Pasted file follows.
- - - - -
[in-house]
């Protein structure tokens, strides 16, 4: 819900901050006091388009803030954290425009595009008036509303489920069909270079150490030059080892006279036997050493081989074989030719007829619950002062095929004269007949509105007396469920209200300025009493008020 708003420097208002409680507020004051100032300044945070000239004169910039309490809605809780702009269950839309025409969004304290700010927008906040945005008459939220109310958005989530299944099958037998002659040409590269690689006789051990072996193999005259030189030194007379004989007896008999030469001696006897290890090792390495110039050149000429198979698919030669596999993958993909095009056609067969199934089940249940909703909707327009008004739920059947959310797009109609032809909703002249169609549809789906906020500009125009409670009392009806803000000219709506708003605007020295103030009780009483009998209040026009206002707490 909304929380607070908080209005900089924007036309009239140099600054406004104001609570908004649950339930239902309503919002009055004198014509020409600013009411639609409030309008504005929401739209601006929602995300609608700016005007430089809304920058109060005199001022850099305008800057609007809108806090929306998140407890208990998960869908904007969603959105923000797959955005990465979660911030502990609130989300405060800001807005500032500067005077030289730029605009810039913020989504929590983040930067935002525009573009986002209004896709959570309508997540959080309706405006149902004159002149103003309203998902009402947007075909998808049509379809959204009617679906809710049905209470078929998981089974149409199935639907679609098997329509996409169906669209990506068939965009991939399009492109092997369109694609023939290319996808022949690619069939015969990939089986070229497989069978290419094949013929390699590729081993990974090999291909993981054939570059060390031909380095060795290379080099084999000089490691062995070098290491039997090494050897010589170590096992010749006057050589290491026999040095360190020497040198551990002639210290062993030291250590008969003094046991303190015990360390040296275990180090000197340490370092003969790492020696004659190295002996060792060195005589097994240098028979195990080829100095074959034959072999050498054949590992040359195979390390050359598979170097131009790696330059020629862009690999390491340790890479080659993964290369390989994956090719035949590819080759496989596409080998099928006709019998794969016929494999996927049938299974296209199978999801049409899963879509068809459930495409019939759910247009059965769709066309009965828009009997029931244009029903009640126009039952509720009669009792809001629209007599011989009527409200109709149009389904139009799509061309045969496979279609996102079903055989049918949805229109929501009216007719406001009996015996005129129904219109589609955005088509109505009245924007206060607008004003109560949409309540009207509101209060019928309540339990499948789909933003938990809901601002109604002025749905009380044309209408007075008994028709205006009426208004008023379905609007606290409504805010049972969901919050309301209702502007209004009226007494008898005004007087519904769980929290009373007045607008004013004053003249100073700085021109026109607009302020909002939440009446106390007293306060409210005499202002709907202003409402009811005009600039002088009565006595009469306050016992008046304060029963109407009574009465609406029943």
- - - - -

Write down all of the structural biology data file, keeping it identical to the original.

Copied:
[in-house]
């Protein structure tokens, strides 16, 4: 819900901050006091388009803030954290425009595009008036509303489920069909270079150490030059080892006279036997050493081989074989030719007829619950002062095929004269007949509105007396469920209200300025009493008020 708003420097208002409680507020004051100032300044945070000239004169910039309490809605809780702009269950839309025409969004304290700010927008906040945005008459939220109310958005989530299944099958037998002659040409590269690689006789051990072996193999005259030189030194007379004989007896008999030469001696006897290890090792390495110039050149000429198979698919030669596999993958993909095009056609067969199934089940249940909703909707327009008004739920059947959310797009109609032809909703002249169609549809789906906020500009125009409670009392009806803000000219709506708003605007020295103030009780009483009998209040026009206002707490 909304929380607070908080209005900089924007036309009239140099600054406004104001609570908004649950339930239902309503919002009055004198014509020409600013009411639609409030309008504005929401739209601006929602995300609608700016005007430089809304920058109060005199001022850099305008800057609007809108806090929306998140407890208990998960869908904007969603959105923000797959955005990465979660911030502990609130989300405060800001807005500032500067005077030289730029605009810039913020989504929590983040930067935002525009573009986002209004896709959570309508997540959080309706405006149902004159002149103003309203998902009402947007075909998808049509379809959204009617679906809710049905209470078929998981089974149409199935639907679609098997329509996409169906669209990506068939965009991939399009492109092997369109694609023939290319996808022949690619069939015969990939089986070229497989069978290419094949013929390699590729081993990974090999291909993981054939570059060390031909380095060795290379080099084999000089490691062995070098290491039997090494050897010589170590096992010749006057050589290491026999040095360190020497040198551990002639210290062993030291250590008969003094046991303190015990360390040296275990180090000197340490370092003969790492020696004659190295002996060792060195005589097994240098028979195990080829100095074959034959072999050498054949590992040359195979390390050359598979170097131009790696330059020629862009690999390491340790890479080659993964290369390989994956090719035949590819080759496989596409080998099928006709019998794969016929494999996927049938299974296209199978999801049409899963879509068809459930495409019939759910247009059965769709066309009965828009009997029931244009029903009640126009039952509720009669009792809001629209007599011989009527409200109709149009389904139009799509061309045969496979279609996102079903055989049918949805229109929501009216007719406001009996015996005129129904219109589609955005088509109505009245924007206060607008004003109560949409309540009207509101209060019928309540339990499948789909933003938990809901601002109604002025749905009380044309209408007075008994028709205006009426208004008023379905609007606290409504805010049972969901919050309301209702502007209004009226007494008898005004007087519904769980929290009373007045607008004013004053003249100073700085021109026109607009302020909002939440009446106390007293306060409210005499202002709907202003409402009811005009600039002088009565006595009469306050016992008046304060029963109407009574009465609406029943």